Police fail to give adequate public notice for meetings
By Terelle Jerricks, Managing Editor
Community groups were taken aback by the lack of advance notice for community meetings Aug. 24 in Westwood, Van Nuys, Griffith Park and San Pedro to address a pilot drone program for use by the Los Angeles Police Department’s SWAT team.
The timing of the Aug. 23 meetings was criticized by residents and advocacy groups. The Stop LAPD Spying Coalition, which has been among the most vocal, sent a letter to Mayor Eric Garcetti on Aug. 22, accusing the LAPD of failing to alert the public about the meetings in a timely manner. The group also took issue with the fact that none of the meetings were hosted in the southern or eastern areas of Los Angeles or in downtown.
Jamie Garcia said the Stop Spying Coalition first heard of the hearings at an Aug. 8 police commission meeting. Garcia noted that her organization monitored the media for any information regarding the hearings but didn’t hear or see anything until an Aug. 22 alert on KPCC. Others saw a notice in the Daily Breeze during the same time frame. No advance notice was given out to the neighborhood councils.
Garcia noted that the biggest concern is the further militarization of the police department. Garcia also noted there are communities in other parts of the country that have not only decided to allow their police departments to acquire drones but to arm them with both lethal and nonlethal weapons.
Garcia was referring to states such as North Dakota, which passed legislation in 2015 to allow their police departments to acquire drones equipped with less-lethal weapons, such as tear gas, tasers and bean bags.
Connecticut’s legislature introduced a bill that would equip drones with lethal weapons. The bill, House Bill 7260, moved overwhelmingly out of the Judiciary Committee this past March but failed to pass the state’s House and Senate before the session ended in June. It’s unclear if the bill will make it to the governor’s desk.
The LAPD first obtained the unmanned aircraft three years ago, when Seattle police unloaded a pair of Draganflyer X6 drones that stirred criticism in their city. The controversy accompanied the drones to Los Angeles. After public outcry, the devices were locked away and never flown.
The LAPD destroyed the Draganflyers this month, just before the department revealed it wanted to test different drones as part of the pilot program.
Mission creep was also a major concern. Garcia noted that when SWAT was initially formed, it was only intended for hostage situations. Now it is also being used to execute search warrants.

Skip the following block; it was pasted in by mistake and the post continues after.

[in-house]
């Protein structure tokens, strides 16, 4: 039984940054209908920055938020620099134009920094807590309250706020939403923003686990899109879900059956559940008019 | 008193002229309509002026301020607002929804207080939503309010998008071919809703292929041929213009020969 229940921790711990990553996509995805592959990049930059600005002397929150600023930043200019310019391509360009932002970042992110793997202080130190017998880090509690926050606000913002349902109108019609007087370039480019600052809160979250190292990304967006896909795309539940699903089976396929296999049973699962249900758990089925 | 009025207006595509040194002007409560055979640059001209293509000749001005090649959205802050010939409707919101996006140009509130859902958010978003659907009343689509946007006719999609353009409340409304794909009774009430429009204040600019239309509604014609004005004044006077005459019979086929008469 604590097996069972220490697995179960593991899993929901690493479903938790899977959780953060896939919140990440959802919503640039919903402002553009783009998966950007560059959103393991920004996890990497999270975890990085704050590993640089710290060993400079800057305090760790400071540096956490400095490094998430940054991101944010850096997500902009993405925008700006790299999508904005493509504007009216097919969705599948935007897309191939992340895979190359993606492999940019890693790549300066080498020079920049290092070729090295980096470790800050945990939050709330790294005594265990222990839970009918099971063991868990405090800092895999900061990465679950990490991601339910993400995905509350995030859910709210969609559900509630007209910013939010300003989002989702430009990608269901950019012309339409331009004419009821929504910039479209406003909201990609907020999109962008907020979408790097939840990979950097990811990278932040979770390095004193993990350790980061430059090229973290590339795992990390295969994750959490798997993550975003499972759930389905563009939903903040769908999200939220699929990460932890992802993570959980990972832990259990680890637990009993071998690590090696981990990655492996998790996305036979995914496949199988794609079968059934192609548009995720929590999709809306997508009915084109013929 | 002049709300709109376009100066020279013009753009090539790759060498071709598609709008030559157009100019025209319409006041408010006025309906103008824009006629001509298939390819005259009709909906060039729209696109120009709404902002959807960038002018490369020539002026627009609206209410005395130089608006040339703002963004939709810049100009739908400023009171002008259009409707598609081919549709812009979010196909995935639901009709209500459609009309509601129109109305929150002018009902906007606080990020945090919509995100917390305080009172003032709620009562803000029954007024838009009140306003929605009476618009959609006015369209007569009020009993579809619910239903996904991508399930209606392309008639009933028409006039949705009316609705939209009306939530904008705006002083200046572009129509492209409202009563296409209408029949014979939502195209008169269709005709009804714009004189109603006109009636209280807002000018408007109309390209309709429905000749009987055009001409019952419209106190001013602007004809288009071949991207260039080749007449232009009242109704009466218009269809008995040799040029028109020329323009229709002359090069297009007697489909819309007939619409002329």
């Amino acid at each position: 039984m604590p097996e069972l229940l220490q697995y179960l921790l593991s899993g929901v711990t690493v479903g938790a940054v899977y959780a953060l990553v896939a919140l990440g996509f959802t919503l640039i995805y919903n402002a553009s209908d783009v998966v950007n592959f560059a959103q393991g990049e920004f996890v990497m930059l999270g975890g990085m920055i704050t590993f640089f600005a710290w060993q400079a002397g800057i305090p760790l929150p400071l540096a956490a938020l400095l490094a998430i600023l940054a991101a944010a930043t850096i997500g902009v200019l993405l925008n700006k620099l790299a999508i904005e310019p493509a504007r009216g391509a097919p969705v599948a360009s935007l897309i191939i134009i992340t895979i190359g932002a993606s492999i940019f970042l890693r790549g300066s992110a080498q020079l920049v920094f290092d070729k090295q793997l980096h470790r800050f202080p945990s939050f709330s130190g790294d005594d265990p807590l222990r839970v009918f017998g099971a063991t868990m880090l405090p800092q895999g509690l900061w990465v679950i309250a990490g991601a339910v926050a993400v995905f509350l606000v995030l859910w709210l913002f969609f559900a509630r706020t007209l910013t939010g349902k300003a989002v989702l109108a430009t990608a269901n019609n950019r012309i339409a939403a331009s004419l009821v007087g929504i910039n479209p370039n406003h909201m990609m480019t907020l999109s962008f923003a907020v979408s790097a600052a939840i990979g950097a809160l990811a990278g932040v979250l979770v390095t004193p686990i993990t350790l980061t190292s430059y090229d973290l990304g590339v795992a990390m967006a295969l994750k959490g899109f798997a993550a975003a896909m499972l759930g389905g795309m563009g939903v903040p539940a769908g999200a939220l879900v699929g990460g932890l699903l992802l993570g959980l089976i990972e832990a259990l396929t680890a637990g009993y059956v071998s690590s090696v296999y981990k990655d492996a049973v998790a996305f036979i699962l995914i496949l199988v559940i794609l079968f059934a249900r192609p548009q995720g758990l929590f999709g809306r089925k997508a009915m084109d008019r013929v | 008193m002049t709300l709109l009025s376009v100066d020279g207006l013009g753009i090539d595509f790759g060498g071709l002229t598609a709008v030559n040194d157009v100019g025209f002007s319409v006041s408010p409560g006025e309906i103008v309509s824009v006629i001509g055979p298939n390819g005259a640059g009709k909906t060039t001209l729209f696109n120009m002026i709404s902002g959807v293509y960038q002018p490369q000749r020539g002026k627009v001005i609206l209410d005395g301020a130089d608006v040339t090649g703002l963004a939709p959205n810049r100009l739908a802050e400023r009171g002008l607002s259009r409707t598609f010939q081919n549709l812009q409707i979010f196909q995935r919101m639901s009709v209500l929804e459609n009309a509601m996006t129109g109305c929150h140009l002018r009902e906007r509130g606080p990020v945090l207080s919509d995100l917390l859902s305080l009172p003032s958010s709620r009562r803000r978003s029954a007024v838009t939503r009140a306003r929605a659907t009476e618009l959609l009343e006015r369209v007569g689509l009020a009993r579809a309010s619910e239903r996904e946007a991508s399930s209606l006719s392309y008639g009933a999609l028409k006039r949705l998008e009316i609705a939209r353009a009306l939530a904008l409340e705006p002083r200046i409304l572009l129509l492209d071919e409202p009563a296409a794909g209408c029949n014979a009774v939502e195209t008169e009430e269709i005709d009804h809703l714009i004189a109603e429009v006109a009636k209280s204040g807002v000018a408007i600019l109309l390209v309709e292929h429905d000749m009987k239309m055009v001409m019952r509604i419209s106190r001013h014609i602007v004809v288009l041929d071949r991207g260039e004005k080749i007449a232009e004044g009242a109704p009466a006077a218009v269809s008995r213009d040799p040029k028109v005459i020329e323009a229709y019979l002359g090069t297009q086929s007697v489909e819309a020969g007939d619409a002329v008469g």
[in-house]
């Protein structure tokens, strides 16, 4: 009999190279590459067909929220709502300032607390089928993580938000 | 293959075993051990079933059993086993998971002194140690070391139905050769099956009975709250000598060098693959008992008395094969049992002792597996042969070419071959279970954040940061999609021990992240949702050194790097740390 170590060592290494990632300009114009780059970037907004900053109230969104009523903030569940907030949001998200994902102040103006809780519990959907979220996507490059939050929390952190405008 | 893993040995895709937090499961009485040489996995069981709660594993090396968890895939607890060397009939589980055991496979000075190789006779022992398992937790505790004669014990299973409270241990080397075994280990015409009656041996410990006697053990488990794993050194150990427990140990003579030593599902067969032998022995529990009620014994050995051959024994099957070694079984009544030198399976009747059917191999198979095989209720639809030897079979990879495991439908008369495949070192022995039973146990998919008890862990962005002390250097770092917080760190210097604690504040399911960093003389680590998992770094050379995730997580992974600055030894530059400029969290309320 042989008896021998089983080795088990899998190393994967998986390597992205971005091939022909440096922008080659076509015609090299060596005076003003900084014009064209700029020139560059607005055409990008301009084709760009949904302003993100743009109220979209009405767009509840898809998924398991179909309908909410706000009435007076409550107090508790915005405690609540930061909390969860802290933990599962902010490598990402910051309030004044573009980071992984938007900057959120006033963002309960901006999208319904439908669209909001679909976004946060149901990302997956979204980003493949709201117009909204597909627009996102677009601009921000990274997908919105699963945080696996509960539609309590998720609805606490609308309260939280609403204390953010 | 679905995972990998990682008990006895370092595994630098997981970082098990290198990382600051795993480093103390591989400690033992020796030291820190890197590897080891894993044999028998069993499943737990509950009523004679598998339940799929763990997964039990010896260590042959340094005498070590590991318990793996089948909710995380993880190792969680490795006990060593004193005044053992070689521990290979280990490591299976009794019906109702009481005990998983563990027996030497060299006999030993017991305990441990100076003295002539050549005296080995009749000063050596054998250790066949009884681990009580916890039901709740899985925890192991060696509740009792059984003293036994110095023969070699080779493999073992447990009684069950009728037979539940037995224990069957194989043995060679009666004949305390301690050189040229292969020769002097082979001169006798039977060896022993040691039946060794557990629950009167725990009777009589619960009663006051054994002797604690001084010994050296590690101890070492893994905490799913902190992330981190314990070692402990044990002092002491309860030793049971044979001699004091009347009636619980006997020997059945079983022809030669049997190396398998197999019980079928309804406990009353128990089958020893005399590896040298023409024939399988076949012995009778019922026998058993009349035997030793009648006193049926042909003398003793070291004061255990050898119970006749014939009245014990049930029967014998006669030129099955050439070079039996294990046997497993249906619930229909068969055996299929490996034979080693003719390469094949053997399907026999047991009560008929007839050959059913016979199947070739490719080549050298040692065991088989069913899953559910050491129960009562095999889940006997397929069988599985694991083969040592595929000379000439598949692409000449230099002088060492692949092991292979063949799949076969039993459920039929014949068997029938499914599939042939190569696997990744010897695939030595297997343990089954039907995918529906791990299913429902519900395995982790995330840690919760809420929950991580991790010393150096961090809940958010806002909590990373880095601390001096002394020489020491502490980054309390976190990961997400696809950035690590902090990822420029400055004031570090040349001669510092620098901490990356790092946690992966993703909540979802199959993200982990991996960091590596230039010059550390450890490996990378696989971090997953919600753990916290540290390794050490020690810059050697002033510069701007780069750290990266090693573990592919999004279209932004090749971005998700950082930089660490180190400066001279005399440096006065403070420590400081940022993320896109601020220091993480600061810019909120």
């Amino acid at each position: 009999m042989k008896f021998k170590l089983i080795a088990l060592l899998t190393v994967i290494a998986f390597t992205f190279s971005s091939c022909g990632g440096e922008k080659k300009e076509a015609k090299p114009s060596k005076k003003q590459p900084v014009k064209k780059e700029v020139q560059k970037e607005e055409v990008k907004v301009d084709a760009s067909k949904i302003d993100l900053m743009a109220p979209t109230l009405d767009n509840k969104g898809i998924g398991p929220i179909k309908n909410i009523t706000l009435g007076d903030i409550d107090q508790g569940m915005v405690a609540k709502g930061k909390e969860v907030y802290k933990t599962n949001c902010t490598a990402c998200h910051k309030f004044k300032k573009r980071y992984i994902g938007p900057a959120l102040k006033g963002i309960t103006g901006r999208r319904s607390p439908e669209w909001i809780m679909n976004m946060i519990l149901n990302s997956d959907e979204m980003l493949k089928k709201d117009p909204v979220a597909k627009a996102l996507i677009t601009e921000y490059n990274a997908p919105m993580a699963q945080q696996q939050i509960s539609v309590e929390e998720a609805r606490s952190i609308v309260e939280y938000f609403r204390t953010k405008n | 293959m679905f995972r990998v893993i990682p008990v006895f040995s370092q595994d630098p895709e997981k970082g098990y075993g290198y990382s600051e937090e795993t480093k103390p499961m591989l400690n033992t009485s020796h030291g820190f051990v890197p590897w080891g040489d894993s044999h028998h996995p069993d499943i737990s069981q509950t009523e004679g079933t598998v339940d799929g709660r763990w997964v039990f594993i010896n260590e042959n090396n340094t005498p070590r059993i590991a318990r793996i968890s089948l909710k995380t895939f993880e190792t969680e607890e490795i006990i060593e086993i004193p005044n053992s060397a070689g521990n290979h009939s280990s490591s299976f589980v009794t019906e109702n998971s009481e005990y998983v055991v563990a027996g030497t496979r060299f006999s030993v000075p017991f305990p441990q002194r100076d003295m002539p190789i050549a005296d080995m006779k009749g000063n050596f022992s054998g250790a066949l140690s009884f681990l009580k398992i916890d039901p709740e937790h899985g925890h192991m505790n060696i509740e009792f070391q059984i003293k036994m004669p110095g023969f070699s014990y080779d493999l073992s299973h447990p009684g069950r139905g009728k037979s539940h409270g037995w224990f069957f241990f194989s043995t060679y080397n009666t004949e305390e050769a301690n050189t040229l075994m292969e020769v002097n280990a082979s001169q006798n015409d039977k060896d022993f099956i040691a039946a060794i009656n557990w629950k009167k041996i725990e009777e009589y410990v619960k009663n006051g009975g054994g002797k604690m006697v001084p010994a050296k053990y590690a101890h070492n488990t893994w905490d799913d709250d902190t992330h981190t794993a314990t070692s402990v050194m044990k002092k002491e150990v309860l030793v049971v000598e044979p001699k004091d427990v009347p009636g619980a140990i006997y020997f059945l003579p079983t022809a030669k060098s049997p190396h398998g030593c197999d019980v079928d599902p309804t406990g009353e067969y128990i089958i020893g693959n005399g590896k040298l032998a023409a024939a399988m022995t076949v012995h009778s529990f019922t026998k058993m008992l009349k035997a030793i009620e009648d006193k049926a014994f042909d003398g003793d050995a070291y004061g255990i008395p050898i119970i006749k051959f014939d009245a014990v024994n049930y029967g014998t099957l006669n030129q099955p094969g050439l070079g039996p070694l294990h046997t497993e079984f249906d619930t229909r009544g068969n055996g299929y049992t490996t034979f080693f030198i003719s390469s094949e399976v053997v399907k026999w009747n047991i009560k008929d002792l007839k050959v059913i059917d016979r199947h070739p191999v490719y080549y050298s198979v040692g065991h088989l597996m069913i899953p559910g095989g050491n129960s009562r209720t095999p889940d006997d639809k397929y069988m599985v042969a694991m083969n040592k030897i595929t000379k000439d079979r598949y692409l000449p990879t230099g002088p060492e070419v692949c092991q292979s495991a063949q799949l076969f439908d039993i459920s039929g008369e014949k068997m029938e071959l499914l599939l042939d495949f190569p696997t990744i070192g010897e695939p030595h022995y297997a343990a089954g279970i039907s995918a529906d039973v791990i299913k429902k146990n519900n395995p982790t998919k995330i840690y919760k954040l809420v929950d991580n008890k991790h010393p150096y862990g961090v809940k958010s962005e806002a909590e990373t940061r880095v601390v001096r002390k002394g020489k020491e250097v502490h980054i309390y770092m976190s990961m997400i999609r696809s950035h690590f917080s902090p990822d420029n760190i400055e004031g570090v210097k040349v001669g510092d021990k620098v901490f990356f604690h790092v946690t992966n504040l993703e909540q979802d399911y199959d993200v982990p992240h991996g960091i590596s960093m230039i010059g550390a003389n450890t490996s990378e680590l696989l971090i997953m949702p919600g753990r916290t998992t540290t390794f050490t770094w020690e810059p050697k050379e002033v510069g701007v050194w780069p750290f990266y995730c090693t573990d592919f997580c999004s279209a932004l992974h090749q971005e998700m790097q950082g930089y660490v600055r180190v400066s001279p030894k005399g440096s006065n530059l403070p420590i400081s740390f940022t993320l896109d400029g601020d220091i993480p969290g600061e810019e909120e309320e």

Nadia Khan blasted the drone as a non-solution and called out the LAPD for its lack of outreach and not holding any of the meetings in areas that has the most police presence, i.e. East Los Angeles and South Los Angeles.
Khan noted that predator drones are being used at the border and other theaters of war, firing on targets at funerals and weddings in the Middle East. Once the program starts, she cautioned that it will lead to drones that kill [domestically].
Speaking during public comment as a former Central San Pedro Neighborhood Council president, Random Lengths News publisher James Preston Allen noted the department is going to receive significant push back if it doesn’t talk to the community. It will be like the backlash city governments received for the road diets that were installed in Playa Vista.
Allen also suggested a possible solution: trading out police helicopters for the drones. Zarcone said that he hasn’t seen any evidence that the drones could replace all the functions police helicopters serve, but he begrudgingly acknowledged after some pressing by Allen that it is possible, in theory at least, to engage in such negotiations with the community.
Kristina Smith, who served as a record keeper for 18 neighborhood council members, noted that the LAPD could put out a survey on all 97 neighborhood council websites to get feedback. Zarcone welcomed the idea.
Coastal San Pedro Neighborhood Council member Bob Gelfand, representing only himself, noted that the War on Drugs has been used as an excuse for every kind of bad conduct initiated by government. Combined with the LAPD’s brutal past, he said it was understandable that there would be distrust.
There were about as many LAPD officers present at the meeting as there were constituents.
The drones, called SUAS, short for Small Unmanned Aerial System, are small measuring 7.5 by 11.5 inches.
LAPD brass said the program would “enhance officer safety in tactical situations.”
SWAT in the Western Division would use the craft in limited circumstances.
The unmanned craft can see areas obstructed from view by trees and potentially dangerous building areas. Drones also can be used at times when helicopters can’t be used, such as indoors.
The LAPD’s proposal to fly drones during a one-year pilot program is still in the early stages — the civilian police commission must sign off on both the pilot program and a policy for testing the drones before any are flown.
LAPD Capt. Pete Zarcone noted that the drones could be used inside large venues such as shopping malls and warehouses. Now that LAPD is also responsible in part for servicing Metro’s rail systems, Zarcone noted that the drones could be used there as well.
Zarcone noted that the unmanned aerial systems can be perched on high ground which can be used to great advantage in a hostage situation. Three-hundred-and-thirty California agencies, ranging from police and fire departments to coast guard units, use the unmanned aerial systems.
In response, Zarcone said he understood the public’s critique, but, “All I can tell you is they will only be used for limited tactical situations.”